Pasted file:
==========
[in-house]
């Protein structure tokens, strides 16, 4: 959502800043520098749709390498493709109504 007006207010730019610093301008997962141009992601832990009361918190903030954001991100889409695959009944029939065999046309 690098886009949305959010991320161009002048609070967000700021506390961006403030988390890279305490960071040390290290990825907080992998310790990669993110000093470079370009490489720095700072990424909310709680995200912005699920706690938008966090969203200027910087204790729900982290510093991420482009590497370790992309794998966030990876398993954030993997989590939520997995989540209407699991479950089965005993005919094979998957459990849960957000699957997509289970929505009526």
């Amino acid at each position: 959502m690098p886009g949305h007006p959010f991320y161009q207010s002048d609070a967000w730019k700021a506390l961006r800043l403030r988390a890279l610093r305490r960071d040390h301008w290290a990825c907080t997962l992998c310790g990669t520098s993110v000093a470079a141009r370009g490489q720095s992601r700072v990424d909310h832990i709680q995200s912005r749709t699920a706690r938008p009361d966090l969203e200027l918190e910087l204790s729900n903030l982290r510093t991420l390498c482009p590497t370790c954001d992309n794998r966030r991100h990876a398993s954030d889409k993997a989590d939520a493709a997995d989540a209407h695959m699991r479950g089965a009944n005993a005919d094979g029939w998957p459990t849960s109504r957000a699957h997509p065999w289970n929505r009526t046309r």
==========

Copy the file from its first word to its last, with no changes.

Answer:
[in-house]
């Protein structure tokens, strides 16, 4: 959502800043520098749709390498493709109504 007006207010730019610093301008997962141009992601832990009361918190903030954001991100889409695959009944029939065999046309 690098886009949305959010991320161009002048609070967000700021506390961006403030988390890279305490960071040390290290990825907080992998310790990669993110000093470079370009490489720095700072990424909310709680995200912005699920706690938008966090969203200027910087204790729900982290510093991420482009590497370790992309794998966030990876398993954030993997989590939520997995989540209407699991479950089965005993005919094979998957459990849960957000699957997509289970929505009526």
């Amino acid at each position: 959502m690098p886009g949305h007006p959010f991320y161009q207010s002048d609070a967000w730019k700021a506390l961006r800043l403030r988390a890279l610093r305490r960071d040390h301008w290290a990825c907080t997962l992998c310790g990669t520098s993110v000093a470079a141009r370009g490489q720095s992601r700072v990424d909310h832990i709680q995200s912005r749709t699920a706690r938008p009361d966090l969203e200027l918190e910087l204790s729900n903030l982290r510093t991420l390498c482009p590497t370790c954001d992309n794998r966030r991100h990876a398993s954030d889409k993997a989590d939520a493709a997995d989540a209407h695959m699991r479950g089965a009944n005993a005919d094979g029939w998957p459990t849960s109504r957000a699957h997509p065999w289970n929505r009526t046309r």